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MV Pamba, a vessel that will be key to moving bulk cargo on Lake Victoria is ready to sail.

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The works and transport minister, Gen. Katumba Wamala, said the MV Pamba had a crew ready to operate the vessel. 

“What we are waiting for is the insurance which is being finalized. The test run will be done with some cargo for it to start operations,” Wamala told New Vision

MV Pamba, which went out of business 16 years ago after being involved in an accident, has been equipped with modern marine technology ahead of the vessel’s return to plying different routes on Lake Victoria. 

Moses Muwonge, the manager of Mango Tree Group, which is repairing the ship, said they replaced the old engines with modern ones as well as generators. 

“We bought Wechi engines, which have the most modern technology and are easy to maintain. Their contraction is too low compared to the old engines, which were running Pamba,” Muwonge said. 

He added that they had brought in new generators that consume less fuel and are also easy to maintain. 

“Overall, we changed the whole communication and navigation system,” Muwonge said. 

He said MV Pamba would now require fewer crew members. 

“We have fitted cameras in the engine cabin and generator room, among many other places. Everything can be monitored from the cockpit on the screen by one person,” Muwonge said.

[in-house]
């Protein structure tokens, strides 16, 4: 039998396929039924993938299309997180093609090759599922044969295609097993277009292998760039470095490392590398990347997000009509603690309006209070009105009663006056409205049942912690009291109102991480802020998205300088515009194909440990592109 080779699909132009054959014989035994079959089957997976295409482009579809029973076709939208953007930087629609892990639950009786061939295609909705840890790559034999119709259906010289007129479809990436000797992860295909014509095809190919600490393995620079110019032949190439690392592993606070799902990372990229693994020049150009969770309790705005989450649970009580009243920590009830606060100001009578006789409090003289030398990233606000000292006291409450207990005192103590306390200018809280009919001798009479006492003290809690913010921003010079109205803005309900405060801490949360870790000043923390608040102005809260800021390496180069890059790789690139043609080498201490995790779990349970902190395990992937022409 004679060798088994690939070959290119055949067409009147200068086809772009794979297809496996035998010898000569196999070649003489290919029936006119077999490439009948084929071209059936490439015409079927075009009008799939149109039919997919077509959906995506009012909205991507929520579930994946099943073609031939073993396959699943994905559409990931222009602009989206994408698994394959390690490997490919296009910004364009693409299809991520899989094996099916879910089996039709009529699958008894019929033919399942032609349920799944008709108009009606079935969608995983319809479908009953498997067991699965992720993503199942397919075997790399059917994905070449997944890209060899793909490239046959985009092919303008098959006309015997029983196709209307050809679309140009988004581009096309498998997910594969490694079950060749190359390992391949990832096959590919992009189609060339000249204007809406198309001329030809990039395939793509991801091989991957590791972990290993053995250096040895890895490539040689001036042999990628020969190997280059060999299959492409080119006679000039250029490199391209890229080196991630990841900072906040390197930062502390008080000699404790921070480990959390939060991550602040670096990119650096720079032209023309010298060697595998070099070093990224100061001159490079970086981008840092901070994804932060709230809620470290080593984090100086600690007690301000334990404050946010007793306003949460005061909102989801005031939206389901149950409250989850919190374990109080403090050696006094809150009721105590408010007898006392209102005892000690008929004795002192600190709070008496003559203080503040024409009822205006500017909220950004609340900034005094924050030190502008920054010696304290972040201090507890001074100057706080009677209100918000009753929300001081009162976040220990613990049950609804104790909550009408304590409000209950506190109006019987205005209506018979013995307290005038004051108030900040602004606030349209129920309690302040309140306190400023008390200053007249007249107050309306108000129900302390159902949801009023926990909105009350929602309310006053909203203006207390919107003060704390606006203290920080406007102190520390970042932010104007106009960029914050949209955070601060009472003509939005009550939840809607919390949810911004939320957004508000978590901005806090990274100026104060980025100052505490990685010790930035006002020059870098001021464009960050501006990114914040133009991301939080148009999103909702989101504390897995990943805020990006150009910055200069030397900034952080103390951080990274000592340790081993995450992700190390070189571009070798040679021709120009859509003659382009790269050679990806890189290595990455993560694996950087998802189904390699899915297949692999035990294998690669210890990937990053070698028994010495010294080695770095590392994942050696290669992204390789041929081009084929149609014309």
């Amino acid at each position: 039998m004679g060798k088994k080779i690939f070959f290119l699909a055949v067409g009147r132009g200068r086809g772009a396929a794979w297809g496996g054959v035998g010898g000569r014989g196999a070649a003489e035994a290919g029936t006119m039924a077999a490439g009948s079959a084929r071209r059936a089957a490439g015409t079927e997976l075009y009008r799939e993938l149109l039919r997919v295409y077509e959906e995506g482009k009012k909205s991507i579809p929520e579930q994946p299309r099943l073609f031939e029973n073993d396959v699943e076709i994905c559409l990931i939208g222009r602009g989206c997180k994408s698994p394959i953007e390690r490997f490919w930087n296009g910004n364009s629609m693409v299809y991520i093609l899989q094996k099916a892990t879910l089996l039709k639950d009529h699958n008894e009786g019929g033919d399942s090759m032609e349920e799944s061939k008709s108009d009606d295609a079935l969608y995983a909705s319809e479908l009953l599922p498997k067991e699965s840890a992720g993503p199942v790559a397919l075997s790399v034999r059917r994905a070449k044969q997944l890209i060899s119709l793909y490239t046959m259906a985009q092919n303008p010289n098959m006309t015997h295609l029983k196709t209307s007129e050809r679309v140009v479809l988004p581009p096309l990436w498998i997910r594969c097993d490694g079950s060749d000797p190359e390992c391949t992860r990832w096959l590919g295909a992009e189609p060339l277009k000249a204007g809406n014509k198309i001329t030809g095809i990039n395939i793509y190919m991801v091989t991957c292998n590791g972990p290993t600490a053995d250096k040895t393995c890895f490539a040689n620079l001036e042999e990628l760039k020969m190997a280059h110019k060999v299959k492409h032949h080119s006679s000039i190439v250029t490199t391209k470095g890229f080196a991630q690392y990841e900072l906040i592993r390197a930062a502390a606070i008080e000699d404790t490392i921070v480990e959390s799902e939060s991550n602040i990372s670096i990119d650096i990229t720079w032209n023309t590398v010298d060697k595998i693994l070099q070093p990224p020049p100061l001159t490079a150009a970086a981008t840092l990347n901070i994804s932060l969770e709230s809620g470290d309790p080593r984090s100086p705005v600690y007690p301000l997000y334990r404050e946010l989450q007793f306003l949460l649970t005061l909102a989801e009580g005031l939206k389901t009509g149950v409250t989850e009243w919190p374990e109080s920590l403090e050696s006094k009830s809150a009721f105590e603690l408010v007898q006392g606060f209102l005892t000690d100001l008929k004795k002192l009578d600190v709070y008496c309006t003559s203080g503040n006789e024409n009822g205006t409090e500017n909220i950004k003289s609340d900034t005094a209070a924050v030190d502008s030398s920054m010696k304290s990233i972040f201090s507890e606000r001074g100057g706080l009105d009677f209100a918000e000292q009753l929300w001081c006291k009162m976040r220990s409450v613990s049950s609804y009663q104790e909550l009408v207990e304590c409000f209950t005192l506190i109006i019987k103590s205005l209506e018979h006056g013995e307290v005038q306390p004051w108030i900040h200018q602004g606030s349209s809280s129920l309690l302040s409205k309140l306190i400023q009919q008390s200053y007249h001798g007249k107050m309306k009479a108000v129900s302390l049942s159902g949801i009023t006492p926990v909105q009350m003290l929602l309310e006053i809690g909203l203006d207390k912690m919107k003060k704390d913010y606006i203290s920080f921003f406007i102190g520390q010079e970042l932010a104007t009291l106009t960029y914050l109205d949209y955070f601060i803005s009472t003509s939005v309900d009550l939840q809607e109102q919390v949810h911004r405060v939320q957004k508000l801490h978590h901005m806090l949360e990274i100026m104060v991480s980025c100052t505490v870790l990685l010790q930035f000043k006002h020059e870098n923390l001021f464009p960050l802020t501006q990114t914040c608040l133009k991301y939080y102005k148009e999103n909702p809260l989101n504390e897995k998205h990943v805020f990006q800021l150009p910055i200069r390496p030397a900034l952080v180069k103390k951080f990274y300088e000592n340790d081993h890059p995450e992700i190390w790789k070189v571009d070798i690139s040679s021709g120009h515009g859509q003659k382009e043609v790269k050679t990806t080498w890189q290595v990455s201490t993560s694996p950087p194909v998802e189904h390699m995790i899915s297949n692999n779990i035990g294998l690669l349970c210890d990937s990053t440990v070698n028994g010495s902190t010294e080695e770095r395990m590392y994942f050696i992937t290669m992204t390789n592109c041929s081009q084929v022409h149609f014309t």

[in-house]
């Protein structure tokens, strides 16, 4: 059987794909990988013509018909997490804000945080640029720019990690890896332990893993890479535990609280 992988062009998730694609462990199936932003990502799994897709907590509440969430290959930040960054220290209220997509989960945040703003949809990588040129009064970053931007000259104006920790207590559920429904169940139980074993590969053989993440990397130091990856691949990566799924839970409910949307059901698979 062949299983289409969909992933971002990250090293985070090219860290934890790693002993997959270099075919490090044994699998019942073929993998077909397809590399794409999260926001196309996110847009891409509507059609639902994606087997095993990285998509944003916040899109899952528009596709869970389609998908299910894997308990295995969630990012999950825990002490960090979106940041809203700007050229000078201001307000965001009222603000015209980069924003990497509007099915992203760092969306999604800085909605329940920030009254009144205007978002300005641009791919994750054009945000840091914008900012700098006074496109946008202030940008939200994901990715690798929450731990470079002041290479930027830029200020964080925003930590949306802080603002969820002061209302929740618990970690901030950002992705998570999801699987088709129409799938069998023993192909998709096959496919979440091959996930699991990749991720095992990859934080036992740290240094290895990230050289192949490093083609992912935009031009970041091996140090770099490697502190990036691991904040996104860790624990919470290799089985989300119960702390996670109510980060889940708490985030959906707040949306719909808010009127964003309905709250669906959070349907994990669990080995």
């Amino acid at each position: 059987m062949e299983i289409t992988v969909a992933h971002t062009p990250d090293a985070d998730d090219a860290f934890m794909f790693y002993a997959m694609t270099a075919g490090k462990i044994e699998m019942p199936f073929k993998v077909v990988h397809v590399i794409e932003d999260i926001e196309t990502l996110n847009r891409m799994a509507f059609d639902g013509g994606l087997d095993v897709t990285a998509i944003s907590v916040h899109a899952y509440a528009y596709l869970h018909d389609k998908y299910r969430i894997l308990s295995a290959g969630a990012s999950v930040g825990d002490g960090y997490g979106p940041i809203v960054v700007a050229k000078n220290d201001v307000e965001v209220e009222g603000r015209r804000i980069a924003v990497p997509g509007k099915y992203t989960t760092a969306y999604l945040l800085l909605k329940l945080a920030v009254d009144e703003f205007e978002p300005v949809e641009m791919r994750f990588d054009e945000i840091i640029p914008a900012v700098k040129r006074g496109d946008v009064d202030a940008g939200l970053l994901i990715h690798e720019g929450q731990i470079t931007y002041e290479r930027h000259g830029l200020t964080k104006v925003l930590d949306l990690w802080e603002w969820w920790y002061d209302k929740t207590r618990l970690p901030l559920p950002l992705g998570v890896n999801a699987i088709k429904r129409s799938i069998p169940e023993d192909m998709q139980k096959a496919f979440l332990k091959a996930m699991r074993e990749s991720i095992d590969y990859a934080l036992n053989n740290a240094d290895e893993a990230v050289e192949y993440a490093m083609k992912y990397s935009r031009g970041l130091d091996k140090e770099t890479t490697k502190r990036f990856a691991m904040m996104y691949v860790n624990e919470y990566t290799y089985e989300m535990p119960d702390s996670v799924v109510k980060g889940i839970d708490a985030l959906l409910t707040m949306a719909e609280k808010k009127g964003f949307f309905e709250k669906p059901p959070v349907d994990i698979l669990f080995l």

He added that they had also installed fire detectors on the vessel. 

The chief engineer said overall works were now at 85% with a few touches remaining. 

“Once we fit the radars bearings and shafts, the vessel will be good to go. We are also finalising with the painting,” Muwonge said. 

MV Pamba broke down over 15 years ago and the Government contracted Mango Tree Group to repair it. 

Mango Tree will operate the vessel until they recover all the resources they invested in the venture. 

The ship is expected to carry goods between Port Bell, Mwanza, and Kisumu. 

At one go, MV Pamba can carry 22 wagons (22 40ft containers or 44 20ft containers). 

However, Muwonge said there is a need to dredge Port Bell as so much contamination has made the area shallow. 

“Once the Government gives us a go-ahead, we shall carry out dredging to enable the vessels to dock well.” 

He also appealed to the Government to repair the country’s only tugboat. 

Internet sources define a tugboat as a marine vessel that manoeuvres other vessels by pushing or pulling them, with direct contact or a tow line. 

“A tug boat works the same way a breakdown works on vehicles. Imagine we don’t have a tugboat in Uganda. So what will happen if a vessel gets a problem in the middle of the lake?” Muwonge said. 

“We need to overhaul the available tugboat to meet the international standards.” 

Speaking after touring the vessel recently, works state minister Joy Kabatsi said she had been assured that MV Pamba will be back on the water by next month. 

“I prefer dealing with private investors because when they are given work, you get results in time. The Government released sh117b funded by the World Bank to rehabilitate MV Kabalega, but the work was not done well,” Kabatsi said. 

MV Pamba and MV Kawa vessels collided in 2005, a few metres away from Port Bell. MV Pamba has been grounded at Port-Bell since the accident.

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